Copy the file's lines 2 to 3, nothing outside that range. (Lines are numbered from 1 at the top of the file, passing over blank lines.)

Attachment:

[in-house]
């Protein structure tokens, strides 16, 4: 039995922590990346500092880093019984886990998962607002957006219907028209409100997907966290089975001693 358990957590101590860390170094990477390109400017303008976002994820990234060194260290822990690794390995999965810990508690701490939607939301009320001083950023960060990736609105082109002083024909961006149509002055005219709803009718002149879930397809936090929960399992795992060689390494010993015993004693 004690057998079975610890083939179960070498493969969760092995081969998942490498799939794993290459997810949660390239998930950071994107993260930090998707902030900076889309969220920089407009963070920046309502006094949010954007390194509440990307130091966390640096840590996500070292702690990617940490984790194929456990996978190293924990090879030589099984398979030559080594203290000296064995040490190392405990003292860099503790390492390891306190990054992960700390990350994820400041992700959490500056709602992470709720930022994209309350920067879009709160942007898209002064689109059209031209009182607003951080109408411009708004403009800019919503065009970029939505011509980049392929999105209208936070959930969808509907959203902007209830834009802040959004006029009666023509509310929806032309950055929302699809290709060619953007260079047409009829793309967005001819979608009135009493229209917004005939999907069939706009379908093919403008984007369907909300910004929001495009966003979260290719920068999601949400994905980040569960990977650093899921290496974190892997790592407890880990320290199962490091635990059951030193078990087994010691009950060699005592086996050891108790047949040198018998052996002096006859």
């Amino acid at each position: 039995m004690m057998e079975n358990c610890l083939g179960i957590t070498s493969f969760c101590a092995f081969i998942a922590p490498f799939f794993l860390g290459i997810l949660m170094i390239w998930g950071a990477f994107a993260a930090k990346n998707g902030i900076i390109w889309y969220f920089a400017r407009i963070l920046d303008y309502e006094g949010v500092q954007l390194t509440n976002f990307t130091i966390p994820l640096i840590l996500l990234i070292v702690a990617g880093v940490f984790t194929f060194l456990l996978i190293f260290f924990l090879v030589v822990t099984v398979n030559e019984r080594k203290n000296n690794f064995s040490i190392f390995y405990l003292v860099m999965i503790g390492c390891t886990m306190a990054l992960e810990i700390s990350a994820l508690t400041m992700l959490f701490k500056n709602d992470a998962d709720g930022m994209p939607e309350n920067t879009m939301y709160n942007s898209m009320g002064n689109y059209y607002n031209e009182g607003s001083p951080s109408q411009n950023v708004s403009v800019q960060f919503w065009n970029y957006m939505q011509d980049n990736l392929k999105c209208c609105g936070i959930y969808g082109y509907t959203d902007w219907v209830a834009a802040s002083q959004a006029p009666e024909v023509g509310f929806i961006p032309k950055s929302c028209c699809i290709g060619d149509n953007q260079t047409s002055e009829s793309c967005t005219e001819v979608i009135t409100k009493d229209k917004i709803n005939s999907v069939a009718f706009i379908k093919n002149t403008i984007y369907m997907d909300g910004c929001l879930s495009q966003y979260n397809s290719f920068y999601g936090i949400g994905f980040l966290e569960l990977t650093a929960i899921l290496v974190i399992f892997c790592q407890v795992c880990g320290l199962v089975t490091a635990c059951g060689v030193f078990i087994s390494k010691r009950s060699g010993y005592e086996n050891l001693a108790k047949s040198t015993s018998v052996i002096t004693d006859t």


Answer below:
């Protein structure tokens, strides 16, 4: 039995922590990346500092880093019984886990998962607002957006219907028209409100997907966290089975001693 358990957590101590860390170094990477390109400017303008976002994820990234060194260290822990690794390995999965810990508690701490939607939301009320001083950023960060990736609105082109002083024909961006149509002055005219709803009718002149879930397809936090929960399992795992060689390494010993015993004693 004690057998079975610890083939179960070498493969969760092995081969998942490498799939794993290459997810949660390239998930950071994107993260930090998707902030900076889309969220920089407009963070920046309502006094949010954007390194509440990307130091966390640096840590996500070292702690990617940490984790194929456990996978190293924990090879030589099984398979030559080594203290000296064995040490190392405990003292860099503790390492390891306190990054992960700390990350994820400041992700959490500056709602992470709720930022994209309350920067879009709160942007898209002064689109059209031209009182607003951080109408411009708004403009800019919503065009970029939505011509980049392929999105209208936070959930969808509907959203902007209830834009802040959004006029009666023509509310929806032309950055929302699809290709060619953007260079047409009829793309967005001819979608009135009493229209917004005939999907069939706009379908093919403008984007369907909300910004929001495009966003979260290719920068999601949400994905980040569960990977650093899921290496974190892997790592407890880990320290199962490091635990059951030193078990087994010691009950060699005592086996050891108790047949040198018998052996002096006859």
């Amino acid at each position: 039995m004690m057998e079975n358990c610890l083939g179960i957590t070498s493969f969760c101590a092995f081969i998942a922590p490498f799939f794993l860390g290459i997810l949660m170094i390239w998930g950071a990477f994107a993260a930090k990346n998707g902030i900076i390109w889309y969220f920089a400017r407009i963070l920046d303008y309502e006094g949010v500092q954007l390194t509440n976002f990307t130091i966390p994820l640096i840590l996500l990234i070292v702690a990617g880093v940490f984790t194929f060194l456990l996978i190293f260290f924990l090879v030589v822990t099984v398979n030559e019984r080594k203290n000296n690794f064995s040490i190392f390995y405990l003292v860099m999965i503790g390492c390891t886990m306190a990054l992960e810990i700390s990350a994820l508690t400041m992700l959490f701490k500056n709602d992470a998962d709720g930022m994209p939607e309350n920067t879009m939301y709160n942007s898209m009320g002064n689109y059209y607002n031209e009182g607003s001083p951080s109408q411009n950023v708004s403009v800019q960060f919503w065009n970029y957006m939505q011509d980049n990736l392929k999105c209208c609105g936070i959930y969808g082109y509907t959203d902007w219907v209830a834009a802040s002083q959004a006029p009666e024909v023509g509310f929806i961006p032309k950055s929302c028209c699809i290709g060619d149509n953007q260079t047409s002055e009829s793309c967005t005219e001819v979608i009135t409100k009493d229209k917004i709803n005939s999907v069939a009718f706009i379908k093919n002149t403008i984007y369907m997907d909300g910004c929001l879930s495009q966003y979260n397809s290719f920068y999601g936090i949400g994905f980040l966290e569960l990977t650093a929960i899921l290496v974190i399992f892997c790592q407890v795992c880990g320290l199962v089975t490091a635990c059951g060689v030193f078990i087994s390494k010691r009950s060699g010993y005592e086996n050891l001693a108790k047949s040198t015993s018998v052996i002096t004693d006859t």